Global Ambassadors Hands Across the Atlantic

Gangway, Germany's biggest charity that helps disadvantaged young people, is pioneering a cultural program for young people from New York and Berlin.
Victoria Franco reads her poem to the crowd in Berlin.

The low-lit bar in Kreuzberg, referred to as “No Name Bar” because it lacks a sign on the door, was packed on a recent Sunday evening for a poetry slam. The event was organized by Gangway, Germany’s biggest charity that helps disadvantaged young people.

Victoria Franco was one of the 12 young performers from Berlin and New York who took to the stage, to recite, speak and perform.

With her long, purple-dyed curls and resonating voice, the 24-year-old student from New York held the attention of the room as she read her poem about rejecting the corporate path her father planned for her and finding her own way.

As she closed with the words, “I can, I will, I will,” the crowd erupted with applause.

The evening was part of a Gangway exchange program called “Global Ambassadors.” It brings young New Yorkers and Berliners together during week-long stays in each city. The participants may live in exciting cities, but they generally come from less advantaged socio-economic groups and may never have had the opportunity to travel out of these cities never mind overseas.

The exchange program gives them the chance to meet other young people, explore a new culture and experience a city that they may only have read about or seen in films.

This year's participants in an exchange between New York and Berlin.

 

Gangway, founded in 1990, plays an important role in Berlin, a city where many districts are filled with concrete apartment blocks, known as Plattenbauten, housing thousands of people, a high proportion of whom are welfare recipients.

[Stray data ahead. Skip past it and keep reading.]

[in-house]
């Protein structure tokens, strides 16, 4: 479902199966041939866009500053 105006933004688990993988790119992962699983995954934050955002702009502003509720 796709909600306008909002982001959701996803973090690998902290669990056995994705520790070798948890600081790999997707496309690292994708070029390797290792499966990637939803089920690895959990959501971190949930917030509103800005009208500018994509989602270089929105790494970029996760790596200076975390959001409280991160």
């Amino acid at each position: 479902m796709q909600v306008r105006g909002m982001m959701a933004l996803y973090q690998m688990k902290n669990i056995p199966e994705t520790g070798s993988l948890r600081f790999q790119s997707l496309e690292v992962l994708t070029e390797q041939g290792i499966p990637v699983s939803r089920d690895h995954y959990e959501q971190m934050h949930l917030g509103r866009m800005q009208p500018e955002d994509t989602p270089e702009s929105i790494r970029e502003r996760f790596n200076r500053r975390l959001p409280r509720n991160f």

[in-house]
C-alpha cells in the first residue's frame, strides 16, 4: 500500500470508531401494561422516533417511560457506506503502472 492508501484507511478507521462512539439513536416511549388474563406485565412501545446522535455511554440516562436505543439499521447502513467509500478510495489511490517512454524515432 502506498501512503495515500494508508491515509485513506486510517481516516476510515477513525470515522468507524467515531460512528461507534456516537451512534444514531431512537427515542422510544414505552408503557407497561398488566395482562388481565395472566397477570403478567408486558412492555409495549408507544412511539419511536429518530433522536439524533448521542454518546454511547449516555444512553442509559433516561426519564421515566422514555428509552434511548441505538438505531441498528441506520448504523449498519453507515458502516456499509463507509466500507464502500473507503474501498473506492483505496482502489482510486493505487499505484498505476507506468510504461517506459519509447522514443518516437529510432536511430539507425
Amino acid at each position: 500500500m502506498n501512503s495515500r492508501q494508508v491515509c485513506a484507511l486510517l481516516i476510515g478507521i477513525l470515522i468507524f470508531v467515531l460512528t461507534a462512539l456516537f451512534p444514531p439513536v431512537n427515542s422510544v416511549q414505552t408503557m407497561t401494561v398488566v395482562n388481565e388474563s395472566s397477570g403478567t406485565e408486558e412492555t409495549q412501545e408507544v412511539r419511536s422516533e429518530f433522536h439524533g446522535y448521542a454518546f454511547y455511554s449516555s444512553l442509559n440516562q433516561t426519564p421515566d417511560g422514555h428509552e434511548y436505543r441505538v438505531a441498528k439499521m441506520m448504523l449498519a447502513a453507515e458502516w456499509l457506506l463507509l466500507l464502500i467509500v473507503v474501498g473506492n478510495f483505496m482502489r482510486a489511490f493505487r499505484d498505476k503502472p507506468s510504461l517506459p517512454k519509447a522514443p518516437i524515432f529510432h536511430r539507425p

The organization reaches out to young people, many of whom have had a difficult upbringing, criminal records or did not finish school. The Global Ambassadors project is just one of many projects that engages young people in educational activities and aims to expand their cultural horizons.

There are tours of Berlin, and evenings at  Berlin’s hip-hop joints, including a session at the Turntable Tutorial, an opportunity to hear and see some of Berlin’s most artful scratching techniques.

Eddie, a 25-year-old academic advisor to the Guttman College group, said he was surprised to see an underground hip-hop scene in Berlin which has died out in New York. “This doesn’t exist there anymore.”

The same goes for the dissolution of graffiti in America’s capital city.

While graffiti has largely disappeared from New York’s subways, Berlin is still plastered with tags, not just on the trains and trams, but on every conceivable urban surface.

“What I appreciate the most in Berlin is the street art - in New York they try to hide the street art,” Eddie said.

In Berlin people are more attuned to what life really is about. This city isn’t just about work. Nico, A German member of the exchange

The interactions are a reminder that in some ways the Berlin of today resembles how New York used to be: graffitied, poor, radical.

The young people from New York generally experience Berlin as more free with much less regulations and laws. Ramon Mendez, who moved to New York from Ecuador, said the city is, "more liberal, regardless of what Germans might believe. New York is a place where you have to be careful so you won't get stopped by a cop.”

They also experience Berlin as a city that is far more laid back. Nico, one of the German students, summed up the city's energy.

“In Berlin, people are more attuned to what life really is about. This city isn’t just about work. In New York, I guess that is pretty different. I think that maybe people forget how to live there.”

Victoria Franco reads her poem "Stagnant."

 

Sarah Mewes is an editor with Handelsblatt Global Edition and is originally from Berlin. To contact her: [email protected].